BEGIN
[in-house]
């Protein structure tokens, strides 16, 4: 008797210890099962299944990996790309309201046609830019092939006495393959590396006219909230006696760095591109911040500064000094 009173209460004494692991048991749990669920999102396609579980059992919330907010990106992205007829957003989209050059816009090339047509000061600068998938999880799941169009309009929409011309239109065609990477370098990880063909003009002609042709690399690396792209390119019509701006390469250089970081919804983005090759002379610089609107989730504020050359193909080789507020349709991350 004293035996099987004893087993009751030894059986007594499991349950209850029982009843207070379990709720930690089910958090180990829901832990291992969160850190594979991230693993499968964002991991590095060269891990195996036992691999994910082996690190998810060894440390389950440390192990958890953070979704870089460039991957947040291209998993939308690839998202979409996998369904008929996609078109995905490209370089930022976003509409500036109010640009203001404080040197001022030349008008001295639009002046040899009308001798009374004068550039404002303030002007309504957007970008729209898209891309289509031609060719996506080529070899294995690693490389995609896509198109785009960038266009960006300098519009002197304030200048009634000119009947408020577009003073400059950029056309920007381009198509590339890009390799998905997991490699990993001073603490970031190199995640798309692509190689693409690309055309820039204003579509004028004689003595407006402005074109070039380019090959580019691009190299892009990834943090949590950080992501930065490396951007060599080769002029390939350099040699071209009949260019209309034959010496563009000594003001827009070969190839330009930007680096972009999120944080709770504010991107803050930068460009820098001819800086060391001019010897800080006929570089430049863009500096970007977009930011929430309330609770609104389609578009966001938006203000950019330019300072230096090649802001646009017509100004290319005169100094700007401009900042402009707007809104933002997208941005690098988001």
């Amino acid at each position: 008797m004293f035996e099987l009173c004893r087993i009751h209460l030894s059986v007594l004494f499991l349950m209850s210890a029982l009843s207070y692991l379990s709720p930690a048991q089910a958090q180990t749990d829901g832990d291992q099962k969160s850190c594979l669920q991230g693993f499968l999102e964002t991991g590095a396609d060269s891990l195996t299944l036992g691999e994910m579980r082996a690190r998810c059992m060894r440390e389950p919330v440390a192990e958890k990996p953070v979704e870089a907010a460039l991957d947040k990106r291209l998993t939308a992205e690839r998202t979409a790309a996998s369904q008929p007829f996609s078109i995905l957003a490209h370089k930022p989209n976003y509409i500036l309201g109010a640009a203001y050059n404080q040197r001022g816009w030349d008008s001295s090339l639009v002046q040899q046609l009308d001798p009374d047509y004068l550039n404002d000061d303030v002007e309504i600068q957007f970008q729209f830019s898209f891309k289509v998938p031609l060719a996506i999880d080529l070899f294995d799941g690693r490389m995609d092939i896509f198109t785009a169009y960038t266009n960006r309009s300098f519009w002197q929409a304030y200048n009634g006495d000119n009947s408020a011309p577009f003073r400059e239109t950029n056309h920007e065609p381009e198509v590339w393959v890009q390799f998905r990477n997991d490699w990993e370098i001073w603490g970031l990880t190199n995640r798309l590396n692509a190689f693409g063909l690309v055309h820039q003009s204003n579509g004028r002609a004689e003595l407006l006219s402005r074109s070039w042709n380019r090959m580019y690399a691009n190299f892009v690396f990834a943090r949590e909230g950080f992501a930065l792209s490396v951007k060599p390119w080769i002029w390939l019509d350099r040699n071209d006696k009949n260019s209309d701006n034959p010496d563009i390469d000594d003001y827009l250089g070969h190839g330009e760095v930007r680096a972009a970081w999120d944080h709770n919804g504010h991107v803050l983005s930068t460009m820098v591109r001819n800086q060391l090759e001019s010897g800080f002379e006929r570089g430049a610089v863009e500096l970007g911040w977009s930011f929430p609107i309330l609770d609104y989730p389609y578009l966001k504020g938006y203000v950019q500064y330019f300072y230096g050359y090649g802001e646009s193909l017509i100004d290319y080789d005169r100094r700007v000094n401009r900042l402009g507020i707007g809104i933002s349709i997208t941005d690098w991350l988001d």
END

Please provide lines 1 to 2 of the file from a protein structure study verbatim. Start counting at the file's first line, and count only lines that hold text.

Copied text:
[in-house]
């Protein structure tokens, strides 16, 4: 008797210890099962299944990996790309309201046609830019092939006495393959590396006219909230006696760095591109911040500064000094 009173209460004494692991048991749990669920999102396609579980059992919330907010990106992205007829957003989209050059816009090339047509000061600068998938999880799941169009309009929409011309239109065609990477370098990880063909003009002609042709690399690396792209390119019509701006390469250089970081919804983005090759002379610089609107989730504020050359193909080789507020349709991350 004293035996099987004893087993009751030894059986007594499991349950209850029982009843207070379990709720930690089910958090180990829901832990291992969160850190594979991230693993499968964002991991590095060269891990195996036992691999994910082996690190998810060894440390389950440390192990958890953070979704870089460039991957947040291209998993939308690839998202979409996998369904008929996609078109995905490209370089930022976003509409500036109010640009203001404080040197001022030349008008001295639009002046040899009308001798009374004068550039404002303030002007309504957007970008729209898209891309289509031609060719996506080529070899294995690693490389995609896509198109785009960038266009960006300098519009002197304030200048009634000119009947408020577009003073400059950029056309920007381009198509590339890009390799998905997991490699990993001073603490970031190199995640798309692509190689693409690309055309820039204003579509004028004689003595407006402005074109070039380019090959580019691009190299892009990834943090949590950080992501930065490396951007060599080769002029390939350099040699071209009949260019209309034959010496563009000594003001827009070969190839330009930007680096972009999120944080709770504010991107803050930068460009820098001819800086060391001019010897800080006929570089430049863009500096970007977009930011929430309330609770609104389609578009966001938006203000950019330019300072230096090649802001646009017509100004290319005169100094700007401009900042402009707007809104933002997208941005690098988001």